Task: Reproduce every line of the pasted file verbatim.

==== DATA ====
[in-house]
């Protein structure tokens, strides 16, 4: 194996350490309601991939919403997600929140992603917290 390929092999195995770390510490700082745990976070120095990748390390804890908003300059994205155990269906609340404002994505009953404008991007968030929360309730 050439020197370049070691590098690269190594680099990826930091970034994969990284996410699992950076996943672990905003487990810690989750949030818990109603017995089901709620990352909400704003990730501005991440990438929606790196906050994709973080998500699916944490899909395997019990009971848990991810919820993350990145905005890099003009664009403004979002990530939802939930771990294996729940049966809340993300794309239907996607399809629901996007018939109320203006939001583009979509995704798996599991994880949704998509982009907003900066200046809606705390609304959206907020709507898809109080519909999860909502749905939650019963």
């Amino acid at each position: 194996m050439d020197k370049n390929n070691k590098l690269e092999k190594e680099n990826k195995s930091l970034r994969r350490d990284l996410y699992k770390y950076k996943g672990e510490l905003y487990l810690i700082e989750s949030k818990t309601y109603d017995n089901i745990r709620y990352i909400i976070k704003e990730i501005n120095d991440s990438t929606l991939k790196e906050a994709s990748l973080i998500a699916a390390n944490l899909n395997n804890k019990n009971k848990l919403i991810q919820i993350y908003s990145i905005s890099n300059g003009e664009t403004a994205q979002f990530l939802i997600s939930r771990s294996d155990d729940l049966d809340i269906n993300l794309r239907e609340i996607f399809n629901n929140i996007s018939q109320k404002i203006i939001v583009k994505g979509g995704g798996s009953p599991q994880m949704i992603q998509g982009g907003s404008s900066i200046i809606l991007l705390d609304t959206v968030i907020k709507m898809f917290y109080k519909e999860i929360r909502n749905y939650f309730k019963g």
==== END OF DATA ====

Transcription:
[in-house]
């Protein structure tokens, strides 16, 4: 194996350490309601991939919403997600929140992603917290 390929092999195995770390510490700082745990976070120095990748390390804890908003300059994205155990269906609340404002994505009953404008991007968030929360309730 050439020197370049070691590098690269190594680099990826930091970034994969990284996410699992950076996943672990905003487990810690989750949030818990109603017995089901709620990352909400704003990730501005991440990438929606790196906050994709973080998500699916944490899909395997019990009971848990991810919820993350990145905005890099003009664009403004979002990530939802939930771990294996729940049966809340993300794309239907996607399809629901996007018939109320203006939001583009979509995704798996599991994880949704998509982009907003900066200046809606705390609304959206907020709507898809109080519909999860909502749905939650019963």
């Amino acid at each position: 194996m050439d020197k370049n390929n070691k590098l690269e092999k190594e680099n990826k195995s930091l970034r994969r350490d990284l996410y699992k770390y950076k996943g672990e510490l905003y487990l810690i700082e989750s949030k818990t309601y109603d017995n089901i745990r709620y990352i909400i976070k704003e990730i501005n120095d991440s990438t929606l991939k790196e906050a994709s990748l973080i998500a699916a390390n944490l899909n395997n804890k019990n009971k848990l919403i991810q919820i993350y908003s990145i905005s890099n300059g003009e664009t403004a994205q979002f990530l939802i997600s939930r771990s294996d155990d729940l049966d809340i269906n993300l794309r239907e609340i996607f399809n629901n929140i996007s018939q109320k404002i203006i939001v583009k994505g979509g995704g798996s009953p599991q994880m949704i992603q998509g982009g907003s404008s900066i200046i809606l991007l705390d609304t959206v968030i907020k709507m898809f917290y109080k519909e999860i929360r909502n749905y939650f309730k019963g």